Her daughter and my close friend, Priscilla Dwomoh, a top model, talent coordinator, stylist and so much more helps her make meat pies, similar to Jamaican meat pies or empanadas. Filled with minced beef, onions and peppers, meat pies are delicious and a popular Ghanaian snack served at parties and restaurants.Watching them work together laughing, talking in Twi, there is so much love and respect between the generations.
When asked how the importance of tradition, especially in meal and etiquette impact the traditional Ghana household, Asifiri commented in the very manner that she greeted everyone during the interview. “I love to make people feel at home, so I cook a lot for both friends and family, you can’t step out of my house without eating.”
Traditionally, Ghanaians meals consist of heavy starchy staple foods accompanied with thick well-seasoned stews or soups. In addition to her baked goods, she generously prepared delicious and fantastically flavored Jollof rice, a colorfully-hued rice dish with tomatoes, spices,and meat boiled together and Red-Red, a Ghanaian stew made from beans which obtains it’s deep red color from the red palm oil and tomato paste. There are many versions, but Asifiri’s delicious version is made the most traditional Ghanaian way with black eyed beans and buttery fried plantains on the side.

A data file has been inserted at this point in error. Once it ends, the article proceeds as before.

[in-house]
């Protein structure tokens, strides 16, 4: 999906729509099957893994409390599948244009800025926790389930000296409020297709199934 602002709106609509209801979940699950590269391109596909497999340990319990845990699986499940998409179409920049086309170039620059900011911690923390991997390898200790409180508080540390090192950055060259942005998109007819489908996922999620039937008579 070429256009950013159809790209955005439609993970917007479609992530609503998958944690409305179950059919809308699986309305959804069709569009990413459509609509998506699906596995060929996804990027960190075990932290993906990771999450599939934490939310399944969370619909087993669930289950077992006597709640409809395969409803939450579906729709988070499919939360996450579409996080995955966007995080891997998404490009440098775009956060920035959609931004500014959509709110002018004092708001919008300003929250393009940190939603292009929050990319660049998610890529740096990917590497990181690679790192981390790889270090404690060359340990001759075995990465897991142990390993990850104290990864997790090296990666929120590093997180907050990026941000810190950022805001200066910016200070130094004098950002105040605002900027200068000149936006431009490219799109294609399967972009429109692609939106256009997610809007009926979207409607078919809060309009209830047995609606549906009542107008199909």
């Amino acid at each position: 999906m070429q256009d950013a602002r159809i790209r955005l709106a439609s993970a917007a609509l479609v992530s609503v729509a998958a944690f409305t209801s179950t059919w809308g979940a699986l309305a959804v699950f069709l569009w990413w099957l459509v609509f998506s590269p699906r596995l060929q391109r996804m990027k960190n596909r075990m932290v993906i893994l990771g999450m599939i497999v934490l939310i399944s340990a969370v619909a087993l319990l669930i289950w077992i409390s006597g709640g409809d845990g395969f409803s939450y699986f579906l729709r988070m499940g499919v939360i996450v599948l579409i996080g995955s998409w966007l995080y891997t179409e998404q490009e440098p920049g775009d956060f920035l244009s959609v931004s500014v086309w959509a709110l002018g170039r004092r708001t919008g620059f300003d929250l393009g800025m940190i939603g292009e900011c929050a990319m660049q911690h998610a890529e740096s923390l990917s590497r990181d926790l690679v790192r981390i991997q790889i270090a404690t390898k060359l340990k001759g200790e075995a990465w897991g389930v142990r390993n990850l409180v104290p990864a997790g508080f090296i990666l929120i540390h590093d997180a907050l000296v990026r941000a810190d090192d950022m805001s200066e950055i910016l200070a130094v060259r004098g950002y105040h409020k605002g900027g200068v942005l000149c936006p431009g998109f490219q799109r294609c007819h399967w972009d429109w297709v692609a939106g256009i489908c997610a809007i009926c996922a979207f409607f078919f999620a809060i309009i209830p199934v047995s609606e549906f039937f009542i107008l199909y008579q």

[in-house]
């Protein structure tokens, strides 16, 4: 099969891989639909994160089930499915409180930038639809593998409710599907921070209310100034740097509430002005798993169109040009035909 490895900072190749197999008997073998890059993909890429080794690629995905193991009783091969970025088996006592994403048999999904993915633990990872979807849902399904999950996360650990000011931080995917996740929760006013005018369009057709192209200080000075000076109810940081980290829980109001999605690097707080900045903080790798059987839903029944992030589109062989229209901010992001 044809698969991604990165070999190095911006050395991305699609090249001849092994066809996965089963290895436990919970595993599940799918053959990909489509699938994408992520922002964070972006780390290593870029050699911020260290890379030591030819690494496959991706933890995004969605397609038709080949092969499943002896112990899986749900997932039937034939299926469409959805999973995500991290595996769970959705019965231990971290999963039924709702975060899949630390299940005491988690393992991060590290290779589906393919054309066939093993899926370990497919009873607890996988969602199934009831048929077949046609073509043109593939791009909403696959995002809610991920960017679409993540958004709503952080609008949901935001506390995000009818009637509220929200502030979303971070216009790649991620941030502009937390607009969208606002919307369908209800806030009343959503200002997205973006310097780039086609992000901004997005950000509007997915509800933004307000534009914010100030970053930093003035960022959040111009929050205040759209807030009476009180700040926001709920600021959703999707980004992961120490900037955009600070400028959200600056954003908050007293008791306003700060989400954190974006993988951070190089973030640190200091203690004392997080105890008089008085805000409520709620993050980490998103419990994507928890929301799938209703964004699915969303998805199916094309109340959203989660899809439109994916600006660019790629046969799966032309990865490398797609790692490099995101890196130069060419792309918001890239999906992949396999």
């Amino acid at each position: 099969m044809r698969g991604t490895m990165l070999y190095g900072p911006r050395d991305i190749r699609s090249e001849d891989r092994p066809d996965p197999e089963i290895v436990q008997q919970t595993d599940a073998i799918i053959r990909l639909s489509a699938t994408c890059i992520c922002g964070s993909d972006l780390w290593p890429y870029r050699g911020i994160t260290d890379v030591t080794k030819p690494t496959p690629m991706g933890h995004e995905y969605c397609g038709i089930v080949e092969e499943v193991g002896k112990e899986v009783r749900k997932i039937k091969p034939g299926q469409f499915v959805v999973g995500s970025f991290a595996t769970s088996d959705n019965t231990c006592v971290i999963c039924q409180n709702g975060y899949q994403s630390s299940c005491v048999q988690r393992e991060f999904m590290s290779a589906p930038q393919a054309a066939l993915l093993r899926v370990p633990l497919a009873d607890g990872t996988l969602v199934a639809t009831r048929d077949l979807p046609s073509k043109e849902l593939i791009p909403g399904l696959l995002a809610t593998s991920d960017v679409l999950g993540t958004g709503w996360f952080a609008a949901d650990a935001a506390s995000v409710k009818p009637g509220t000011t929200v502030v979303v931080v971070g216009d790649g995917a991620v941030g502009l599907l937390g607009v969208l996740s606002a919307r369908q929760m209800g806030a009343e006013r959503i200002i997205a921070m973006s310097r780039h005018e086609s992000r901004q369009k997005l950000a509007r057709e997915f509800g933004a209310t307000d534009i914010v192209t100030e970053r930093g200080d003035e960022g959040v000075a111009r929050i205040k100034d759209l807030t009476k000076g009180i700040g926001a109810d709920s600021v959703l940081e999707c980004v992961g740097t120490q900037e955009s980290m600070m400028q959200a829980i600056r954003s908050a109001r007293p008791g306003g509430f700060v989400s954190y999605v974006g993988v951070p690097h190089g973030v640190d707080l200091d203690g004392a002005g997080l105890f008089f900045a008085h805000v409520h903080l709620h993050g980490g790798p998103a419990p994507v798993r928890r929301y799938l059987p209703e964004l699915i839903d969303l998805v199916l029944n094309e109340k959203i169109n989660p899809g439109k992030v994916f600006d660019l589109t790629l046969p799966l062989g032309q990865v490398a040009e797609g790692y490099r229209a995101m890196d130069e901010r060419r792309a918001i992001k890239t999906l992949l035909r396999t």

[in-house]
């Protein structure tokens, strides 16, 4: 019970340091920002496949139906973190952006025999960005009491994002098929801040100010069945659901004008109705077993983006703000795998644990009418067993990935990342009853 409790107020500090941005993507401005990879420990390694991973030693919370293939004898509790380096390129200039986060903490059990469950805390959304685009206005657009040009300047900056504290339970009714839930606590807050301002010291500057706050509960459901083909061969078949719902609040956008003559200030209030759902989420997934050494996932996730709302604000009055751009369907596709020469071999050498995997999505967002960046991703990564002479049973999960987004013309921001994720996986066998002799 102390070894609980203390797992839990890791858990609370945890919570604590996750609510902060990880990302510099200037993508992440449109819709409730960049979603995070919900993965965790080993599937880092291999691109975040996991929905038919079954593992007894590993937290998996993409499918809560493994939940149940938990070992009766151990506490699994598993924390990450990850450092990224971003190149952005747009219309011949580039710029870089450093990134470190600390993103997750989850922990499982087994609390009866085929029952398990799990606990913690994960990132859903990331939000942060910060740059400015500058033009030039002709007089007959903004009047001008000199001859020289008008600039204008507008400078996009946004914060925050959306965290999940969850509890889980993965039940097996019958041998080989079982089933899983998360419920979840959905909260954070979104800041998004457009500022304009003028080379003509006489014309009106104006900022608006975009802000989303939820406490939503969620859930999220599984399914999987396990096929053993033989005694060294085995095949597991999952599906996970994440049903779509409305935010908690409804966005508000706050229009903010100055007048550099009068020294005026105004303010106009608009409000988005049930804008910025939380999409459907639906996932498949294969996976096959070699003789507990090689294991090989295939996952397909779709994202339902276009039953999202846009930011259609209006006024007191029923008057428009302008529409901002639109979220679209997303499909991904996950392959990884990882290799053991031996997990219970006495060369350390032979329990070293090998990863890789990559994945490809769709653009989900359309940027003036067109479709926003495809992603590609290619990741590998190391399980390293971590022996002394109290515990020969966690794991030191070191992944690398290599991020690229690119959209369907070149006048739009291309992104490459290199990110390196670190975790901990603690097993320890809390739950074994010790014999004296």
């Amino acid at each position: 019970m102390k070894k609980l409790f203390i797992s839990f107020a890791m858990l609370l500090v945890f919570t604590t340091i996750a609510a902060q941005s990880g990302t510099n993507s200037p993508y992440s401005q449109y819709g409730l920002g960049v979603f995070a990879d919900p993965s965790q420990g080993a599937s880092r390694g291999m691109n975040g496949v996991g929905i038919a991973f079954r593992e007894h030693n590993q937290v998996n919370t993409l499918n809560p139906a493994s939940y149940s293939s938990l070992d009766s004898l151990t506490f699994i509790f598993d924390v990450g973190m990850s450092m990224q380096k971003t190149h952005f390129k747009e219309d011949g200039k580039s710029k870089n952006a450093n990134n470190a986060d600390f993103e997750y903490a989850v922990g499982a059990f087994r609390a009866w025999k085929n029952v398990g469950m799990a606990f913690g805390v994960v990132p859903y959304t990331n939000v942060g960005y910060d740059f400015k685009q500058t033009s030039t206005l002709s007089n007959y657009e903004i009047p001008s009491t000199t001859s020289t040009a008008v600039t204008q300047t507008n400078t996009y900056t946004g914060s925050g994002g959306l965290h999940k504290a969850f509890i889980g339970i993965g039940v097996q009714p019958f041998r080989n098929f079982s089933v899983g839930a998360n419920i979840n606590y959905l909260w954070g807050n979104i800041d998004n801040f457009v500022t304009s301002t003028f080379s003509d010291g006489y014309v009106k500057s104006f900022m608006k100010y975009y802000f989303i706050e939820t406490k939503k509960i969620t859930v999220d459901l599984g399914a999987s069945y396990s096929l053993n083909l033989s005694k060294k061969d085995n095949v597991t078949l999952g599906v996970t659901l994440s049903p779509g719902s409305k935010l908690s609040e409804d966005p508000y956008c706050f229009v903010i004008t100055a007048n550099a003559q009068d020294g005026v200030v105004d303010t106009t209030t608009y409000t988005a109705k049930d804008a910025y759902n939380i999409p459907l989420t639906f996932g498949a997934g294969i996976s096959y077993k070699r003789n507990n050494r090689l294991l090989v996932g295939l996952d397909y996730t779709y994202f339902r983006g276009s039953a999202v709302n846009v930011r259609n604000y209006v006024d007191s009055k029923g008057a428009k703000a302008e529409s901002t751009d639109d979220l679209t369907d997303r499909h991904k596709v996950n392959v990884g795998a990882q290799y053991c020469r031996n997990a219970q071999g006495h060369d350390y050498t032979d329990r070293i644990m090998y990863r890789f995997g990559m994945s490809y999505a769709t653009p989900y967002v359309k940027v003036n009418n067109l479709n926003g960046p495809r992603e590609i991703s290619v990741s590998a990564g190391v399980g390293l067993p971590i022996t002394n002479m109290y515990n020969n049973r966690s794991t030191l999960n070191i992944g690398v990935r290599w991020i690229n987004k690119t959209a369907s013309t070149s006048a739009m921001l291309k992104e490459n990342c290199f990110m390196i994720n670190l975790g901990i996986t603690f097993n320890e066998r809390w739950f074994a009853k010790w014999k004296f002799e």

If that wasn’t enough to spoil her guests, she also prepared tender and perfectly spiced baked-then-fried African chicken with steamed vegetables and spring rolls, which were surprising until learning of it’s popularity across Ghana nationwide. Asifiri also takes great pleasure in regularly making other traditional dishes in addition to the above mentioned feast prepared the day of the interview such as Wakye rice and beans, Banku and Okro stew, fufu and various Ghanaian soups such as peanut butter soup, pepper soup, spinach soup, a corn dough dish named kenkey and many others.
Asifiri explained that “… it is customary for hosts to provide their guests with something to eat and drink, even if the visit does not occur at a mealtime. If someone is eating, he or she must invite an unexpected visitor to join him or her.”
This was immediately apparent as her beautiful family including her husband Emmanuel Abu, her children Priscilla and Daniel Dwomoh and family friend Anita Akeweah Marfo gravitate from their living room to the intoxication smells wafting out of the kitchen.
Asifiri smiles with pride at her loved ones. “I get some help from my husband, children, nieces, ” as well as her sweet granddaughters who mischievously ask for payment afterwards. She modestly leaves out how much she helps them, and others in the community. It was with her home bakery license that she was able to her children continue their education through the collegiate level. Priscilla mentioned that she is warm and welcome to everyone, and gives so much to all who know her. Asifiri makes sure to send everyone at the table home with bags loaded with delicious food and pastries.
As for Asifiri’s future plans, hopes & dreams? “To open a restaurant that will serve both African and foreign dishes.”
If I were you I would be sure to be a regular, be it bakery patron or future restaurant regular. A true pleasure and treasure.